Saturday, September 25, 2010

Following in his Grandfather's footsteps: Ulysses S. Grant III

As a companion to my last post on BG Nathan Bedford Forrest III, I thought I would post some information about a descendant of a famous Union Army commander. Ulysses S. Grant III (1881-1968) followed in his famous grandfather's footsteps, pursuing a career in the U.S. Army. Here is some information about him from

"US Army General, he was the grandson of the 18th US President and Civil War Union Army General Ulysses Simpson Grant. The son of Frederick Dent Grant and Ida Marie Honoré Grant, he was named for his grandfather, and educated in Austria-Hungary, where his father served as US Minister. He initially attended Columbia University, until he received an appointment to the US Military Academy, and then graduated sixth in the Class of 1903. His classmate, Douglas MacArthur, graduated first in the class.

Assigned to the Corps of Engineers, he performed duties of an active duty Engineer lieutenant building a career of that time, serving on Mindanao, Philippines during the Insurrection (1903-1904), serving as Aide to President Theodore Roosevelt at the White House in 1904 (where he met his future wife), at the Cuban Pacification in 1906, and along the Mexican Border from 1913 to 1917, including the Veracruz Expedition in 1914 and the Mexican Expedition in 1916. In 1907, he married Edith Ruth, daughter of Secretary of War Elihu Root; they would have three children, all daughters: Edith, Clara, and Julia. In World War I, Captain Grant went to France where he was quickly promoted to Major, and in 1918-19, he served on the staff of General Tasker H. Bliss, the US Representative at the Versailles Treaty Council. Major Grant assisted in both treaty negotiations and in helping to write the controversial Treaty of Versailles.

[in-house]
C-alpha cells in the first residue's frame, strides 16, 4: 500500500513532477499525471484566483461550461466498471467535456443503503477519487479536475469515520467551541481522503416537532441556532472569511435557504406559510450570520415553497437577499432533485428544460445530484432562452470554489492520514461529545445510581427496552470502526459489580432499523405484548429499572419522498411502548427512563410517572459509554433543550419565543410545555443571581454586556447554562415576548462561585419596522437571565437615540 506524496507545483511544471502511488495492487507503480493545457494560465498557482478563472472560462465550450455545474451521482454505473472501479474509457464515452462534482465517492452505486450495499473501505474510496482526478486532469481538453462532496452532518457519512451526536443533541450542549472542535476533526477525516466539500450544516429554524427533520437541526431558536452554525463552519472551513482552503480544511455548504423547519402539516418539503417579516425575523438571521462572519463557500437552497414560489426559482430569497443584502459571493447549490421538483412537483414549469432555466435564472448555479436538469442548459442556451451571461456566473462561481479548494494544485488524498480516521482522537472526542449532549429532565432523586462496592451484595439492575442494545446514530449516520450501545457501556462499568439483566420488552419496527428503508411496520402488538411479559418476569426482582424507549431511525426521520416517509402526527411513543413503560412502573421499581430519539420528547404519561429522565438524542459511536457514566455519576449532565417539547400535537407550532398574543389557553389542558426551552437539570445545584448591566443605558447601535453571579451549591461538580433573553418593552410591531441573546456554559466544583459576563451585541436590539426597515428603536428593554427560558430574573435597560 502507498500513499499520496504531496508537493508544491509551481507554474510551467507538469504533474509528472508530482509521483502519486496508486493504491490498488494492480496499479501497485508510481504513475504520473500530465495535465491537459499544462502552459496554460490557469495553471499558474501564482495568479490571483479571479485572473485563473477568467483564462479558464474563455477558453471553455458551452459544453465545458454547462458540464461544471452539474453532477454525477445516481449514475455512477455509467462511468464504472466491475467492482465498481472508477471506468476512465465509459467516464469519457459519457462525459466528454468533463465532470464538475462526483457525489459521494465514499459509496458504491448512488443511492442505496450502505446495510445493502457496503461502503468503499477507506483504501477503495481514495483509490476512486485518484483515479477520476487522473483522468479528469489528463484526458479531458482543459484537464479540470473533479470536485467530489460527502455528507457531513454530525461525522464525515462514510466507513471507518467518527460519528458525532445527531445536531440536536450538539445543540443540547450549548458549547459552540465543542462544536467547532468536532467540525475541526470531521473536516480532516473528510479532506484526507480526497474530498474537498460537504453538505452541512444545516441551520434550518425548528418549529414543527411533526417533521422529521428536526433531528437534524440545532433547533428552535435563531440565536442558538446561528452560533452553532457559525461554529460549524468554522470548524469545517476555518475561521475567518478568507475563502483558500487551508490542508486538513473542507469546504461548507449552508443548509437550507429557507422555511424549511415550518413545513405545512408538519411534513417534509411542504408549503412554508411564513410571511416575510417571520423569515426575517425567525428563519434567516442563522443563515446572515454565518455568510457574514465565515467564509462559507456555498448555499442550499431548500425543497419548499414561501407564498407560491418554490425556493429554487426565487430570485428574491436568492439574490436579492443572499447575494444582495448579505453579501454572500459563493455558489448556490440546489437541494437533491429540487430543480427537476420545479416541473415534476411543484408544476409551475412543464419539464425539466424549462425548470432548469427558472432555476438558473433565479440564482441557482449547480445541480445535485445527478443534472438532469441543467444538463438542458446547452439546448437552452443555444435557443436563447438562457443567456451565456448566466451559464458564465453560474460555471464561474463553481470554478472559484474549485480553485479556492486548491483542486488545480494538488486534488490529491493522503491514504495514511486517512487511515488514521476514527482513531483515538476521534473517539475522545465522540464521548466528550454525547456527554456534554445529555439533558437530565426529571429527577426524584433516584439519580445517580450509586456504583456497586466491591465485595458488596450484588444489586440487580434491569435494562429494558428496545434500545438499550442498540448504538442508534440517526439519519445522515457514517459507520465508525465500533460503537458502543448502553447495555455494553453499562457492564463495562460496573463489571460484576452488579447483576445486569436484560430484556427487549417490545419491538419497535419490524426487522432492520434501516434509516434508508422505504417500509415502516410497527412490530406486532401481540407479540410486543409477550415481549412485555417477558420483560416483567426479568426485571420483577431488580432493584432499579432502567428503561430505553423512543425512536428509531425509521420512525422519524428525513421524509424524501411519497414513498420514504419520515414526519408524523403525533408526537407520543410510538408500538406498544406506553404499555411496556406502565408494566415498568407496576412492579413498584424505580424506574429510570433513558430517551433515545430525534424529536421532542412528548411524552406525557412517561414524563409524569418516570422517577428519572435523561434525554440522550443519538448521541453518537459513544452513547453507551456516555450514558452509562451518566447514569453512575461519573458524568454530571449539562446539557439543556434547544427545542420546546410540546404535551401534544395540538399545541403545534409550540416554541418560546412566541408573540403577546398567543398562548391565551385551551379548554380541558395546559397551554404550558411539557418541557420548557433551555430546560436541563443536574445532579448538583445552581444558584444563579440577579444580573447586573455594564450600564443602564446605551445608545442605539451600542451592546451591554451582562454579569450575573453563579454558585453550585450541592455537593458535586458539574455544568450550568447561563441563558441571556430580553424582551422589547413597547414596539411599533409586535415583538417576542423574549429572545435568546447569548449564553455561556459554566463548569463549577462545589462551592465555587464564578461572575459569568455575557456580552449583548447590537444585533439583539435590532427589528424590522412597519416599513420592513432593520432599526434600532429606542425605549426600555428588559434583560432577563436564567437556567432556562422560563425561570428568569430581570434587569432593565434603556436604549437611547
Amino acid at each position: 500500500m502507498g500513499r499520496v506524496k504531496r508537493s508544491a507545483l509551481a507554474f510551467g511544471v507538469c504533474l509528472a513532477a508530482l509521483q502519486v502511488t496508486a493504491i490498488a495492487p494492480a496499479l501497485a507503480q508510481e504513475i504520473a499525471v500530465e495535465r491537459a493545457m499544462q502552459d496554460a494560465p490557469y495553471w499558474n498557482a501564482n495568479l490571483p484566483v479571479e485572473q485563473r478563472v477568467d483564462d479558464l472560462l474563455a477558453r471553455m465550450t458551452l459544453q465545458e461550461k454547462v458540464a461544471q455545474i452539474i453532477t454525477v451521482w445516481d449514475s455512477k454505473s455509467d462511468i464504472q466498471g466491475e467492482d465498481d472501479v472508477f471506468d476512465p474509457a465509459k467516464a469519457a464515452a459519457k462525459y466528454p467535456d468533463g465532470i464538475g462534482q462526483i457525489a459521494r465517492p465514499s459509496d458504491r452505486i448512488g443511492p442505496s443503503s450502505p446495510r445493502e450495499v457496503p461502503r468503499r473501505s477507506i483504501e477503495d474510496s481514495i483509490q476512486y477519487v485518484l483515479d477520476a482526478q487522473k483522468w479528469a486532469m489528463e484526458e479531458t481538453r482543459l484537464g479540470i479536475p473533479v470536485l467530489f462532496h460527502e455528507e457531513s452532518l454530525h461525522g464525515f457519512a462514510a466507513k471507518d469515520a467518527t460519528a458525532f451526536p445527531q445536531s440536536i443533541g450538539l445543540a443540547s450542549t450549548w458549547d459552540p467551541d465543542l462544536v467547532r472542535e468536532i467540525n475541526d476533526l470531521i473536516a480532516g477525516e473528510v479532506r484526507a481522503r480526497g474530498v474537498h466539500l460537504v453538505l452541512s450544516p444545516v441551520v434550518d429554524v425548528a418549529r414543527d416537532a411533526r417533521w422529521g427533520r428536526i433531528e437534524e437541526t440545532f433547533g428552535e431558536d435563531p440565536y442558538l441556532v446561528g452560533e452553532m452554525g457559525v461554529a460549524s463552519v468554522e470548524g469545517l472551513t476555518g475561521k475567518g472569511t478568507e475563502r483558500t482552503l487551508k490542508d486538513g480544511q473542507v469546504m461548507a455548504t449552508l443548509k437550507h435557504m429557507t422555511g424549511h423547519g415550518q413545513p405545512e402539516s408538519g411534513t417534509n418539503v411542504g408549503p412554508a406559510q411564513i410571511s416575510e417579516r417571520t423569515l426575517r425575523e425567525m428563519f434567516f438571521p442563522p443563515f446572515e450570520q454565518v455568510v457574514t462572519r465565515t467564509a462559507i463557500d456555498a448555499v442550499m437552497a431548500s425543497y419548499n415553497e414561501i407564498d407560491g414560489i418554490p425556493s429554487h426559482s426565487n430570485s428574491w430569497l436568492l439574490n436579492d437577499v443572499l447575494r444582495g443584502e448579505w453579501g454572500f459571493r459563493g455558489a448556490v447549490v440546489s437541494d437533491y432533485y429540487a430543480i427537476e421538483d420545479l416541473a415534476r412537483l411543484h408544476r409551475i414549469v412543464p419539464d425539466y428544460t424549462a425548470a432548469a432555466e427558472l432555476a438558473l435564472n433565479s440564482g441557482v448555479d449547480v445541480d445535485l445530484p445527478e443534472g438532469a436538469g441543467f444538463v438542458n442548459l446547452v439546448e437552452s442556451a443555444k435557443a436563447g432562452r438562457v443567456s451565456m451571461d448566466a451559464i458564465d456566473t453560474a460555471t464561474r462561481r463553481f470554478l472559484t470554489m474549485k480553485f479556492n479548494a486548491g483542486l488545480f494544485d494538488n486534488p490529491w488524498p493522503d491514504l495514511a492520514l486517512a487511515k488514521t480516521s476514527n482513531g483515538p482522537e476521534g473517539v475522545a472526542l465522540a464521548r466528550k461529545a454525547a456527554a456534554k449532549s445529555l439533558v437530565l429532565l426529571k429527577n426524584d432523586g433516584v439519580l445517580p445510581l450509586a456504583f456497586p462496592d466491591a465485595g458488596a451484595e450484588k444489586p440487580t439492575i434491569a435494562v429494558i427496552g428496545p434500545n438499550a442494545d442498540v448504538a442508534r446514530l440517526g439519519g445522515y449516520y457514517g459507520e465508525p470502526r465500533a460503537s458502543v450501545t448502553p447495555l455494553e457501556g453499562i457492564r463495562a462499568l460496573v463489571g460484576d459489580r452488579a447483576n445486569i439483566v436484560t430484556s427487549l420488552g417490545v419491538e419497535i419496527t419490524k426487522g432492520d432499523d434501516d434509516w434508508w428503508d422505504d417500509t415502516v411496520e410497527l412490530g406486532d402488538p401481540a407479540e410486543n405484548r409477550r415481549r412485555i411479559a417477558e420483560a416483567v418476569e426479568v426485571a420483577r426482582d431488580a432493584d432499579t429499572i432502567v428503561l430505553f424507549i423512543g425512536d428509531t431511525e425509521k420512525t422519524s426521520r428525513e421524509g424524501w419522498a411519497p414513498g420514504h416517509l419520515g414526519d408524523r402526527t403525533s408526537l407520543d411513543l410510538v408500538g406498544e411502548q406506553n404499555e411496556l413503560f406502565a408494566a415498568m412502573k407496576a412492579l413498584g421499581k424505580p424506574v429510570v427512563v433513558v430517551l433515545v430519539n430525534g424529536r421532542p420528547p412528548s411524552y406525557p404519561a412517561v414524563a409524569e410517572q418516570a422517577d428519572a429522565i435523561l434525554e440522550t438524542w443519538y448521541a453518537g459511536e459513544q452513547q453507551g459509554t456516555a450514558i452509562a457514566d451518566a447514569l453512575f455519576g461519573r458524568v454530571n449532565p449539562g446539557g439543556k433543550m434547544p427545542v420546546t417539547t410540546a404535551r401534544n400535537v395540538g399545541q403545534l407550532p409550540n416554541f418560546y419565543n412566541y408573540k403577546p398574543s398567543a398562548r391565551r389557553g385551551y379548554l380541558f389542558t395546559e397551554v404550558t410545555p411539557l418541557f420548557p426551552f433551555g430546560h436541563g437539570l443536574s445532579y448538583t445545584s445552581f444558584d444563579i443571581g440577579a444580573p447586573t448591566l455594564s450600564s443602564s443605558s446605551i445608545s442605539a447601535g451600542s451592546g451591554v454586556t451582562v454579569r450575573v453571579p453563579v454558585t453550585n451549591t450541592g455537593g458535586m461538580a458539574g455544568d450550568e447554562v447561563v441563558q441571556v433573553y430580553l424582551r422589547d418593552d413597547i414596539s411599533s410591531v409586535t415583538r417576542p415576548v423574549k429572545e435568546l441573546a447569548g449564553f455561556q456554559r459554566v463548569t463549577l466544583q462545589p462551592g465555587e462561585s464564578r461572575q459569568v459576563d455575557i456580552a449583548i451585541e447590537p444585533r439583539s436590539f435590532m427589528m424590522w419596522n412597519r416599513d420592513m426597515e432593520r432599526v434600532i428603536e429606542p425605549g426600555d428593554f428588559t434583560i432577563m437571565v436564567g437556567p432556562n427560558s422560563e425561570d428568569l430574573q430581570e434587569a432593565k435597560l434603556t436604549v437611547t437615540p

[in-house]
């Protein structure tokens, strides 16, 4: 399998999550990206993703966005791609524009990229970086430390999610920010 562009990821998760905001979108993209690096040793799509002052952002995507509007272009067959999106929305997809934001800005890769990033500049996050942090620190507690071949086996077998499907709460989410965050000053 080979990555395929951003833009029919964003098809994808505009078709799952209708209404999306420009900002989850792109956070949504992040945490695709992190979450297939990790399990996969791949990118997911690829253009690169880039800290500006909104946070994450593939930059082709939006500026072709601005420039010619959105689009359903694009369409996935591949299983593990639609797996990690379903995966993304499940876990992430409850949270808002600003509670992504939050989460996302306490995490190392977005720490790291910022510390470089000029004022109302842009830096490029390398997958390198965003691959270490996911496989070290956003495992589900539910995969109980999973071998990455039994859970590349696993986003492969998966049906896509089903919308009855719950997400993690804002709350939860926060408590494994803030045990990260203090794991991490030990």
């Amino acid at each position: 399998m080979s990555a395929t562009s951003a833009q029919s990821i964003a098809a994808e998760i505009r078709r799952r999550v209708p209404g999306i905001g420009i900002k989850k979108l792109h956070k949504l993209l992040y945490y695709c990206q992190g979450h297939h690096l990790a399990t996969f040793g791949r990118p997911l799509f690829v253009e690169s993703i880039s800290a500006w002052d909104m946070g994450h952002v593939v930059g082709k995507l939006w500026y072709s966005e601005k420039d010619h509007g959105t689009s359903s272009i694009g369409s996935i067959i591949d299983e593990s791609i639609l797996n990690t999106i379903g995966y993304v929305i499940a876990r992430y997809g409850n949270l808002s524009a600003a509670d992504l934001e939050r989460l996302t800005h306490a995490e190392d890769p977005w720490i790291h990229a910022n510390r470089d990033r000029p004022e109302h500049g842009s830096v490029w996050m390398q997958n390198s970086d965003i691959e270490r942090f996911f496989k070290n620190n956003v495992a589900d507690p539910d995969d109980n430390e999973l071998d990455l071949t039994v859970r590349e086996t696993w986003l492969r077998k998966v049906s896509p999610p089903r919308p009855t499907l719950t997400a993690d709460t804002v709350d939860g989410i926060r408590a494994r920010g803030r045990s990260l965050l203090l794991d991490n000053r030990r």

Returning to the United States, he became the District Engineer of the 2nd Engineer District in San Francisco, and four years later, moved to Washington DC, where he was appointed as the Executive Officer of the Arlington Memorial Bridge Commission and a member of the National Capital Parks and Planning Commission. In 1927, he was promoted to Lieutenant Colonel and placed in charge of the Park Police in Washington DC. In 1934 to 1936, he was Director of the Civilian Conservation Corps for the Delaware District, which encompassed the state of Delaware. In 1936, as a Colonel, he was appointed to Chief of Staff of the 2nd Corps, and in 1940, he was promoted to Brigadier General and appointed as Division Engineer for the Great Lakes Engineer Division. When the US entered World War II, he was made Chief of the Protection Branch of the Office of Civil Defense, and made responsible for the civil defense of the entire United States. After the War, Grant retired from the Army, and served on the National Capital Park and Planning Commission, and served as Vice President of George Washington University in Washington DC.

From 1957 until 1961, he served as Chairman of the Civil War Centennial Commission, which was planning the national celebrations of the 100th Anniversary of the Civil War. Following the death of his wife, Edith, he retired to his home in Clinton, New York, where he died in 1968. His numerous awards include the an honorary LLD degree from Hamilton College, New York, the Distinguished Service Medal, the Legion of Merit, the French Croix de Guerre, the British Companion of the Order of St. Michael and St. George, the Italian Order of Saints Maurice and Lazarus, and the French Legion of Honor (Officer), along with numerous US campaign medals."

No comments:

Post a Comment

Note: Only a member of this blog may post a comment.